[Updated October 20, 2015]
Video is THE single most powerful way to communicate complex information to the public.
The advent of YouTube and other video sharing sites along with inexpensive digital video cameras have been game changers in video production and sharing. Videos with production standards that meet the needs of the majority of the community can be produced cheaply and quickly. This has fundamentally changed the way people acquire information. There is an expectation that information will be presented in an easily digestible format.
Video is easy. It acknowledges the reality that not everyone wants to read long or even short documents. It enhances accessibility to information and by so doing it enhances the potential for sensible community input into decision-making processes. A well-informed community is the foundation stone of any community engagement process. Good quality information – accurate, timely and comprehensible – is the starting point for the conversation process.
Despite these fundamental social changes most public engagement processes still require the community to read lots and lots of information ranging from highly technical specialist reports to highly stylized, glossy and content free project summary brochures. Let’s be clear… most people don’t want to read these documents because they are, at best, pretty boring for the everyday reader, and at worst, impenetrable.
With all this in mind, our community engagement platform EngagementHQ allows users to embed video in various parts of their site, including in the project description or in a left of screen video widget. Though not everyone uses this feature so we thought it was time to put together a brain dump of ways to use video to hopefully kick things along a bit.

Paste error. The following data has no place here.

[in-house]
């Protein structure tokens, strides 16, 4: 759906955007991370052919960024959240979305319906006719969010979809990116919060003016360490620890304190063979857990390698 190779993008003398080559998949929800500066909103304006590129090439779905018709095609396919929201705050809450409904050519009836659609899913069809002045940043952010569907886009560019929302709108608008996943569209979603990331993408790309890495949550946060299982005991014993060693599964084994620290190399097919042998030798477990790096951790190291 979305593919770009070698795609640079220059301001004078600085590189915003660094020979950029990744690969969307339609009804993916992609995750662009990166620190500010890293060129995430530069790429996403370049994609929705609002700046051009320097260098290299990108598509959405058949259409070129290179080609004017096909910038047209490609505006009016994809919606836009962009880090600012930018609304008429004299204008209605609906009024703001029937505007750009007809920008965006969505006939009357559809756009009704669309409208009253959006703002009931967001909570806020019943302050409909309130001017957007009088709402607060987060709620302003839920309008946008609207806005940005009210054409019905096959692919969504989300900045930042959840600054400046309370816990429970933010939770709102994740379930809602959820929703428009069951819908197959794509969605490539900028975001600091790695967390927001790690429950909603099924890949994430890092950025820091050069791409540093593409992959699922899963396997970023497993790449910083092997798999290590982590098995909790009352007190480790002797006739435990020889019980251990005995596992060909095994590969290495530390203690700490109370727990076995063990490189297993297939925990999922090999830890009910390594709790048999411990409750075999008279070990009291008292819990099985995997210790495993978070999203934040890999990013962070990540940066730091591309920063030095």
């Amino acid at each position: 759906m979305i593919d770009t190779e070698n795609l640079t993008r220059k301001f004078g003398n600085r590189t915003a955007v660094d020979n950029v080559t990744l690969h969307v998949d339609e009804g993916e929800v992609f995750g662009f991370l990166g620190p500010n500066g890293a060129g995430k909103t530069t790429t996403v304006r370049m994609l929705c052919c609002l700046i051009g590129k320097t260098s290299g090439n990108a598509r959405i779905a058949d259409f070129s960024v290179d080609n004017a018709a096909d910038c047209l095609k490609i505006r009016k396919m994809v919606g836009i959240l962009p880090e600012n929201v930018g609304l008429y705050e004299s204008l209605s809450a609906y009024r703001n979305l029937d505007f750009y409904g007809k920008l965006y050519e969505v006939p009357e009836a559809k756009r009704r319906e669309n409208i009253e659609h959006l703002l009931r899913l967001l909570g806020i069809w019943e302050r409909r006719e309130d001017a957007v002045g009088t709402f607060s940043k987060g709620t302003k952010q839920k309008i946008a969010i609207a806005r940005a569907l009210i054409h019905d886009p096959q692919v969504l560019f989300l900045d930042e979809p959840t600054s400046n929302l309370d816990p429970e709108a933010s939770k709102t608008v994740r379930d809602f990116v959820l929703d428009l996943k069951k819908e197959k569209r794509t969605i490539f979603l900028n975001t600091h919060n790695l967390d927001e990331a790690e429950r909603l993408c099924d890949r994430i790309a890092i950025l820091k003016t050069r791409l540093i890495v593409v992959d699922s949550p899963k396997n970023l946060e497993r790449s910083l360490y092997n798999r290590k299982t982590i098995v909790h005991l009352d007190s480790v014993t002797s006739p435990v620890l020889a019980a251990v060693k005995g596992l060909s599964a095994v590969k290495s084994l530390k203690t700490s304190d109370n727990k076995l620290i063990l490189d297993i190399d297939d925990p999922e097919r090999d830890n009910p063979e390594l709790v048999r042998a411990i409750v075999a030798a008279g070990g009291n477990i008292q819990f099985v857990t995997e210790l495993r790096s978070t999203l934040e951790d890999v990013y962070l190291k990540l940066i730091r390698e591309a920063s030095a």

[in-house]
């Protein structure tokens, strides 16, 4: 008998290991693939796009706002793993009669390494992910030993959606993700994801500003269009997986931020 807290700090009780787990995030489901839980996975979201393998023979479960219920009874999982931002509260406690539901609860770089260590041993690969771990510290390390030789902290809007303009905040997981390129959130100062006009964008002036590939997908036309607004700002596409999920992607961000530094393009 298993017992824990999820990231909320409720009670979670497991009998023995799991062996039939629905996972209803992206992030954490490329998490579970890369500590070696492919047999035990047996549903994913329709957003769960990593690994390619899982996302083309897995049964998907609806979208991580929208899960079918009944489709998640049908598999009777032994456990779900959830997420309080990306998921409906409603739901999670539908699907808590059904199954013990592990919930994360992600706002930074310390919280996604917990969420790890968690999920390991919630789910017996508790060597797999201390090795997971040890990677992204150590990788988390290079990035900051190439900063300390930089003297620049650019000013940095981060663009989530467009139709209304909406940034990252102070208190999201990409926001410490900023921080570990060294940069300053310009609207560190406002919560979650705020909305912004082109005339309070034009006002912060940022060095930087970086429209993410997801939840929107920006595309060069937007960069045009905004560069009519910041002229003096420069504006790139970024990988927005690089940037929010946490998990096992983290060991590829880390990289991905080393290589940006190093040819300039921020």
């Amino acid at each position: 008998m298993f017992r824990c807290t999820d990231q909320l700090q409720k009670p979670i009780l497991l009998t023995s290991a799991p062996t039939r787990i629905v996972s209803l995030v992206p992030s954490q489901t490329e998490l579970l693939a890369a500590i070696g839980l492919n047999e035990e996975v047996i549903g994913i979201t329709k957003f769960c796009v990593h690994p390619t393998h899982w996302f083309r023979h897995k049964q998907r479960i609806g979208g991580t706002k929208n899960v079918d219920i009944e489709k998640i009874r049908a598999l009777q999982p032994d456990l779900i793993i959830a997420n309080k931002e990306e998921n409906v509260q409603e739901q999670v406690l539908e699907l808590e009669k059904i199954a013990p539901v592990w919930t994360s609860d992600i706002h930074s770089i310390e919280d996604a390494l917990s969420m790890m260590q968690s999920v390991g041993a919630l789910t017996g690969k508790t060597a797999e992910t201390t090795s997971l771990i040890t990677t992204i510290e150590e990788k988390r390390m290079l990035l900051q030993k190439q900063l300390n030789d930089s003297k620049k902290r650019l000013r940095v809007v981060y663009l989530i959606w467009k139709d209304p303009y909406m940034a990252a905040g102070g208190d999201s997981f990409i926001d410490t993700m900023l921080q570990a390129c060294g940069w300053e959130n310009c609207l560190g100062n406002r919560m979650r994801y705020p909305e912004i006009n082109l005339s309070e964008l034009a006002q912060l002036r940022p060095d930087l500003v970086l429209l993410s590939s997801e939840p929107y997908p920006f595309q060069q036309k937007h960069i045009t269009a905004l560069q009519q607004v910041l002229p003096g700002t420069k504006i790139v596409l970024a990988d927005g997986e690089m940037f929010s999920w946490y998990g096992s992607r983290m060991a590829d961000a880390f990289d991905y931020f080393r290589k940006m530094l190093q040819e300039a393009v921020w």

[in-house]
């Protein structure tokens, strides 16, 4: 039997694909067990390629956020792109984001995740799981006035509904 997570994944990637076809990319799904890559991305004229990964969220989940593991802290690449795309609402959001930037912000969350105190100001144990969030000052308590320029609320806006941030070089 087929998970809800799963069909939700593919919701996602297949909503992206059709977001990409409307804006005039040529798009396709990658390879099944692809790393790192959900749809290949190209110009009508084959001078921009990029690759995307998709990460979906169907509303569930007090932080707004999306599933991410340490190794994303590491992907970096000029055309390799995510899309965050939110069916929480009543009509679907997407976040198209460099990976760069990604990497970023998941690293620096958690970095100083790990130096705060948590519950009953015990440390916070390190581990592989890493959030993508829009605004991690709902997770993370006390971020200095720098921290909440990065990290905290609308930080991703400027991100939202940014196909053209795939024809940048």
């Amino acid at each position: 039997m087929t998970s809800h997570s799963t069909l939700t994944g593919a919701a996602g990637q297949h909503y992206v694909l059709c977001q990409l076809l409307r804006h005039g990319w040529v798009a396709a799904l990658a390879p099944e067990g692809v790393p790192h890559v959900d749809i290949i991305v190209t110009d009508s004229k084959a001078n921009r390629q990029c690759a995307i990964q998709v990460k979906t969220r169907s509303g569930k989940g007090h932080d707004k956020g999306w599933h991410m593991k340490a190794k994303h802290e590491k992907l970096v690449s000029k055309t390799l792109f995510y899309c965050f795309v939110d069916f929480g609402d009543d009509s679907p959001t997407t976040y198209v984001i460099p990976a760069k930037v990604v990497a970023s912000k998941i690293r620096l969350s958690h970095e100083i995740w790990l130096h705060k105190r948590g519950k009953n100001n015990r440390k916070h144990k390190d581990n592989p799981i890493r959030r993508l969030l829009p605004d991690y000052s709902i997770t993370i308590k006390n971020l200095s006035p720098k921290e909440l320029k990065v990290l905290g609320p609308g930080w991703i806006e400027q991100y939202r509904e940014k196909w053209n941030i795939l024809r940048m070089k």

Video the Boss
This is the most straightforward use of video I can think of. A number of our clients have done this – see Matt’s earlier blog about Wellington City Council for example. It can be as simple as a single head shot of the CEO, political leader, or a project manager talking directly to camera – this can scripted, shot, produced and uploaded to the web in as little as an hour with a little bit of practice. If higher production values are required, and the budget allows, you can always call in a professional interviewer and videographer to put together a more professionally produced piece. The content would generally include an introduction and welcome to the community forum, a brief description of the project, and a call to arms to get involved in the conversation.
An extension of the simple welcome video is to put together something a little more sophisticated that explains the project (or issue) in significantly more detail. This would address the key questions: What does the project entail; why are we doing this; when are we doing it; how is going to be delivered; who is doing the work; where is the project taking place – i.e. who is affected. Once again the production values of such a video could be as simple or as sophisticated as budget allows. The community will forgive (and perhaps even embrace) lower production values in return for good quality information.
A more strategic use of the video functionality is to address the most frequently asked questions put to the project team in some detail. Some of these may the same as the Key Messages, but some may be very specific community concerns about particular aspects of the project. These are the “how will this project impact on me and my community” questions. Whereas the “Key Message” video can be created and uploaded to the web site at the outset of the project, the “Hot Issues” video may need to be revised fairly regularly in response to new concerns. It is more “tactical” and responsive to community concerns and is more suitable to ongoing projects than short-lived consultations.
This one is pretty straight forward. Video your workshop, town hall meeting, Future Search conference, Charette… the list of opportunities is endless. Three things to consider with this option: 1) Get permission from everyone involved, 2) consider very carefully before editing – if your stakeholders feel unfairly represented by your video you will have done more harm than good, and 3) do you need to provide a complete transcription of the content to meet your accessibility requirements? This is a great option for governance transparency when the online engagement process is being paralleled by a physical world process. It lets the rest of the community into the meeting they can’t make or don’t want to attend.